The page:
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According to The Washington Post, last Friday the FDA—just days after you started contacting them in protest over their pregnancy drug Makena—has reversed their stance. Keep up the pressure! As we reported last week, KV Pharmaceutical’s new orphan drug, Makena—a form of progesterone called 17P that has been in use for decades to help patients with high-risk pregnancies—has sparked outrage across the country because the price was raised from $10 per dose to $1,500, or as much as $30,000 over the course of a pregnancy. Each insurance company and state Medicaid program must decide whether to cover the drug. But even women whose insurance will pay for it could face thousands in out-of-pocket costs to satisfy co-payments and deductibles.
After getting the approval, KV sent a letter to compounding pharmacies telling them that the FDA would enforce the company's exclusive right to make the drug.
"This is not correct," the FDA said today.
"In order to support access to this important drug, at this time and under this unique situation, FDA does not intend to take enforcement action against pharmacies that compound hydroxyprogesterone caproate based on a valid prescription for an individually identified patient unless the compounded products are unsafe, of substandard quality, or are not being compounded in accordance with appropriate standards for compounding sterile products," the FDA announced.
The FDA noted that KV's approval for Makena was based on research funded by the federal government.
The FDA approval -- under the Orphan Drug Act -- granted KV the exclusive right to sell Makena for seven years. The intent of the law is to give manufacturers a financial incentive to make important drugs for which there is only a small market.
For years, compounding pharmacies have made their own versions of synthetic progestin, commonly under the generic name 17P. Because it is a sterile injectable drug, the FDA felt that an approved product, made under FDA guidelines, would provide "greater assurance of safety."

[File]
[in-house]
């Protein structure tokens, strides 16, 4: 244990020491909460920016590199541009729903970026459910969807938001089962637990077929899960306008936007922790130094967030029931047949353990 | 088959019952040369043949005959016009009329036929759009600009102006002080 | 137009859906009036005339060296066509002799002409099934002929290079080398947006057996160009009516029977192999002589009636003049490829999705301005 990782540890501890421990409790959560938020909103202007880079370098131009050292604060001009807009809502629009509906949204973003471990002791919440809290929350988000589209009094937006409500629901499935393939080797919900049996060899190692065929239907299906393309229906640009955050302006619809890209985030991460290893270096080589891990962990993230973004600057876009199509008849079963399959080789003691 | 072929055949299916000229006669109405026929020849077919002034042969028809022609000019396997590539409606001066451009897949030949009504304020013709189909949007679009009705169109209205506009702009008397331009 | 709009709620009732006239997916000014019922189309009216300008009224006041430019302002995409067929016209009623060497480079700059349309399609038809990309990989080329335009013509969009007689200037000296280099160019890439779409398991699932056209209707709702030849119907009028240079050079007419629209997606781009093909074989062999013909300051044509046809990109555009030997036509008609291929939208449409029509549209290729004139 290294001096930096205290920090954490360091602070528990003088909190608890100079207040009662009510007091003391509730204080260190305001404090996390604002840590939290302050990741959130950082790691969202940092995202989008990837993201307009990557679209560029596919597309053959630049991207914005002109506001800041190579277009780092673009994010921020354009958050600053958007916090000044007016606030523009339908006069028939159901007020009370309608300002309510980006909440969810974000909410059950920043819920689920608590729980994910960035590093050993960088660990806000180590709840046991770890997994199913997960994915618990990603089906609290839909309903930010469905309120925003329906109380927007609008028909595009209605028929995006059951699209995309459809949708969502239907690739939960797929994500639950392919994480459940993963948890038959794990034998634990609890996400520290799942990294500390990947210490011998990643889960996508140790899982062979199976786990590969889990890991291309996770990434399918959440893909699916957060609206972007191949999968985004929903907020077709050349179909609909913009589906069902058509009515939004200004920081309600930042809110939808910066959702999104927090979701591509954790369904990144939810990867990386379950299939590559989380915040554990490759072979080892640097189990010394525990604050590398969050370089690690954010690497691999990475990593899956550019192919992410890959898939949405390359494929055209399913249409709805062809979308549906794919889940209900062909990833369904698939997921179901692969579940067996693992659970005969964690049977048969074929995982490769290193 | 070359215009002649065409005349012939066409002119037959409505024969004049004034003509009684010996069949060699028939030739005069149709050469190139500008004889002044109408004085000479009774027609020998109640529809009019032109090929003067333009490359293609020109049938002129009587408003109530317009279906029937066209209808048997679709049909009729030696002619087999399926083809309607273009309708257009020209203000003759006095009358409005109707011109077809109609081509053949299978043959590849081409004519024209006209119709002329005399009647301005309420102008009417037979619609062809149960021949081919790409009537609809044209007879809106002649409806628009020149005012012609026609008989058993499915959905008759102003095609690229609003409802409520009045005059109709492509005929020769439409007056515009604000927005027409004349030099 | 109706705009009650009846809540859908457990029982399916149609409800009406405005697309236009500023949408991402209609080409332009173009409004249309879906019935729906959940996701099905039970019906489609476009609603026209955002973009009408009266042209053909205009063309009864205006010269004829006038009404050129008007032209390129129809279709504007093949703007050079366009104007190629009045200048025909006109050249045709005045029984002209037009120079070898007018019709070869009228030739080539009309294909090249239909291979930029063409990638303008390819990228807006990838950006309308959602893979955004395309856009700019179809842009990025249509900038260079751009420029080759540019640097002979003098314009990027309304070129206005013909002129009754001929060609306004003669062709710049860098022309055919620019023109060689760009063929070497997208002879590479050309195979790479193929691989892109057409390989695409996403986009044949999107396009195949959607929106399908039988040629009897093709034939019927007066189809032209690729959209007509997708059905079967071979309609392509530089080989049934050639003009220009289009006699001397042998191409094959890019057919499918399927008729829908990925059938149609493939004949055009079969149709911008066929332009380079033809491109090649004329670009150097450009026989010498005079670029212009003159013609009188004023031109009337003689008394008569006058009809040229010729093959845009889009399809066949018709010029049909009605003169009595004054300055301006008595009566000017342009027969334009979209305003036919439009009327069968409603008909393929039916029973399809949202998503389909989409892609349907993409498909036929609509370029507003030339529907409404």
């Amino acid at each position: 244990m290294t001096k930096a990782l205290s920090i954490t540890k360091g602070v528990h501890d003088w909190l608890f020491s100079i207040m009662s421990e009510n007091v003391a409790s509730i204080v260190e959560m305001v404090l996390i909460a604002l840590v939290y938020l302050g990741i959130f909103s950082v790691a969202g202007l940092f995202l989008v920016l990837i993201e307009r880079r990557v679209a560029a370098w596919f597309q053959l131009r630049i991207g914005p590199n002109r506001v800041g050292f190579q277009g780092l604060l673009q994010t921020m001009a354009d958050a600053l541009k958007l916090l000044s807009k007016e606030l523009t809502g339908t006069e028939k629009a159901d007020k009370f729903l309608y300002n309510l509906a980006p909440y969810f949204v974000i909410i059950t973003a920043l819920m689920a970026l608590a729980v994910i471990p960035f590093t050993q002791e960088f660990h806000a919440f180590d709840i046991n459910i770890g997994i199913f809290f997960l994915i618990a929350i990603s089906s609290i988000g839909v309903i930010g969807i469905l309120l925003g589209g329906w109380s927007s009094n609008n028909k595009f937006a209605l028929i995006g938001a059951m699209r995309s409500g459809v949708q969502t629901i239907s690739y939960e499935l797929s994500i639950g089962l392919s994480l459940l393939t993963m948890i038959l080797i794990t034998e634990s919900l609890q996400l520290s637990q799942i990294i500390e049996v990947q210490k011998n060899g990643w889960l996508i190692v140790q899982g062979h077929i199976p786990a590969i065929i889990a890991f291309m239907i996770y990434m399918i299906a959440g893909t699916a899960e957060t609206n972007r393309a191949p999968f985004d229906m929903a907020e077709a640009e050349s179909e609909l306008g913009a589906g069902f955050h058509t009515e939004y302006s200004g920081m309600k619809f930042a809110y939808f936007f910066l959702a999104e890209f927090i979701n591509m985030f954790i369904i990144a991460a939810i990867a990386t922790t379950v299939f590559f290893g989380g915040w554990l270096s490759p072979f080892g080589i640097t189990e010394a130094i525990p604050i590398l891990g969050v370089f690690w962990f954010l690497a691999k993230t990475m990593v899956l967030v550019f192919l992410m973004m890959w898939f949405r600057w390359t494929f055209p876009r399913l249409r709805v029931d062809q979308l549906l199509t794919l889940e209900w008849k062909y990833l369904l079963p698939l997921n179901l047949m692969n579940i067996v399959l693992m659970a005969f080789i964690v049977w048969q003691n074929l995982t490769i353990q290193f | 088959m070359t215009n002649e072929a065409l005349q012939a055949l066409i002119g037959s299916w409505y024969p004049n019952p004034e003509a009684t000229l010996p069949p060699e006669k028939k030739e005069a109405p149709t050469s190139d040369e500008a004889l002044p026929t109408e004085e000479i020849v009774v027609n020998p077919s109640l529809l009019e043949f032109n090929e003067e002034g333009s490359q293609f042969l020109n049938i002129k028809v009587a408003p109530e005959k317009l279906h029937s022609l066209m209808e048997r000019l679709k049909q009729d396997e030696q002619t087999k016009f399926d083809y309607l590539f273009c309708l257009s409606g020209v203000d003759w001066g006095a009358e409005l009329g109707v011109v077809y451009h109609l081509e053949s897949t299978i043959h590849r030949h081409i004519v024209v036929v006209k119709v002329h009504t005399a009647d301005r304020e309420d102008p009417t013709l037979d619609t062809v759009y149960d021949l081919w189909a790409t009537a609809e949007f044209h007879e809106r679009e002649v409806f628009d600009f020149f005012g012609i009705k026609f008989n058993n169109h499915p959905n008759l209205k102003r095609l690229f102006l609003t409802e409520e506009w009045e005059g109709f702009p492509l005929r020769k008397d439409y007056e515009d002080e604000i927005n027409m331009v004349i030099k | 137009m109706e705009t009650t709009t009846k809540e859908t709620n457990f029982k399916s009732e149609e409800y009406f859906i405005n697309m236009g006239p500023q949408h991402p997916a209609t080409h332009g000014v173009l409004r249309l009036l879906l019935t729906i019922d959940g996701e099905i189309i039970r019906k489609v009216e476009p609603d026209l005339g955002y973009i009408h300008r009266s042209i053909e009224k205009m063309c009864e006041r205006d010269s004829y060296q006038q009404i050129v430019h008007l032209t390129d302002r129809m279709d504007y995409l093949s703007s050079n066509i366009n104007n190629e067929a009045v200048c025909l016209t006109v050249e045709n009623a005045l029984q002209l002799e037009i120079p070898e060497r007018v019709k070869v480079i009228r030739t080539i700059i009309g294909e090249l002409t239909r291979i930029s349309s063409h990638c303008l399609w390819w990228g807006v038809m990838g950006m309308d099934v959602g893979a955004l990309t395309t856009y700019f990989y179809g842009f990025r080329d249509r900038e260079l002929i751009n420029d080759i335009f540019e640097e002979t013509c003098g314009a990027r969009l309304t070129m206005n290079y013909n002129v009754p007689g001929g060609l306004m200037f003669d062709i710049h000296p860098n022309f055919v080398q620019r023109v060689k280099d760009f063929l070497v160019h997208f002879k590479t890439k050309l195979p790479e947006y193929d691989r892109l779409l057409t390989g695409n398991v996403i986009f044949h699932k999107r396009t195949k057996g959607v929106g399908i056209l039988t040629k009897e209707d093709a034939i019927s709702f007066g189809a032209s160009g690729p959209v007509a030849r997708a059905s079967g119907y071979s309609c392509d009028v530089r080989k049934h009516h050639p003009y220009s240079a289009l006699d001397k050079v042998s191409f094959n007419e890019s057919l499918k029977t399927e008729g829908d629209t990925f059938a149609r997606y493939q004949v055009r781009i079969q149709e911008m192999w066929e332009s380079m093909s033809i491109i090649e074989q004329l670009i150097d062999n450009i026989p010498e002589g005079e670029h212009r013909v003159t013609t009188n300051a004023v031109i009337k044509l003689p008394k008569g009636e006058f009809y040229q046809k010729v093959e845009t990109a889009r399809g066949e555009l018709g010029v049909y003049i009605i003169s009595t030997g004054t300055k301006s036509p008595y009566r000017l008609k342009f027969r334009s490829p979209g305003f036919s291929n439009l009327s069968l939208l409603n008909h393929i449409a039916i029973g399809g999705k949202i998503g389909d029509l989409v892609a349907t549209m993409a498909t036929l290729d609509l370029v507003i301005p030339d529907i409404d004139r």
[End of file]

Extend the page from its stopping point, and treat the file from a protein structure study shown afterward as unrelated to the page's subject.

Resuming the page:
On March 8, KV announced that it had launched a patient assistance program to make Makena available to women who cannot afford the drug:
Uninsured women with annual household incomes under $60,000 would get the drug at no cost.
Uninsured women with annual household incomes of $60,00 to $100,000 would get the drug at a cost comparable to the average copay assigned by insurance companies.
Insured women with annual household incomes up to $100,000 who apply for assistance will get Makena at a copay cost of $20 or less per injection.
Originally posted by jonnywhite
This world is the best form of birth control.
If you look at animals in the wild, most of their young perish in the first couple years.
They can afford to crap out babies one after the other with no need for contraception.edit on 19-12-2011 by jonnywhite because: (no reason given)
Originally posted by HangTheTraitors
Republicans constantly blab about lessening regulations and whatnot, but can one imagine if the FDA hadn't stepped in to stop this?
Without important REGULATIONS holding corporations in-check, stuff like that would happen everyday. The Republicans couldnt care less as they have ONLY the corporations and the extremely wealthy folks' interests in mind.
This would be BAD had it been allowed. We The PEOPLE have been BURDENED enough already!!!!!
Republicans COULDNT CARE LESS if people had to spend $1500 per dose of their medication!!!
...because the profits will somehow 'trickle-down' back to us of course...edit on 18-12-2011 by HangTheTraitors because: (no reason given)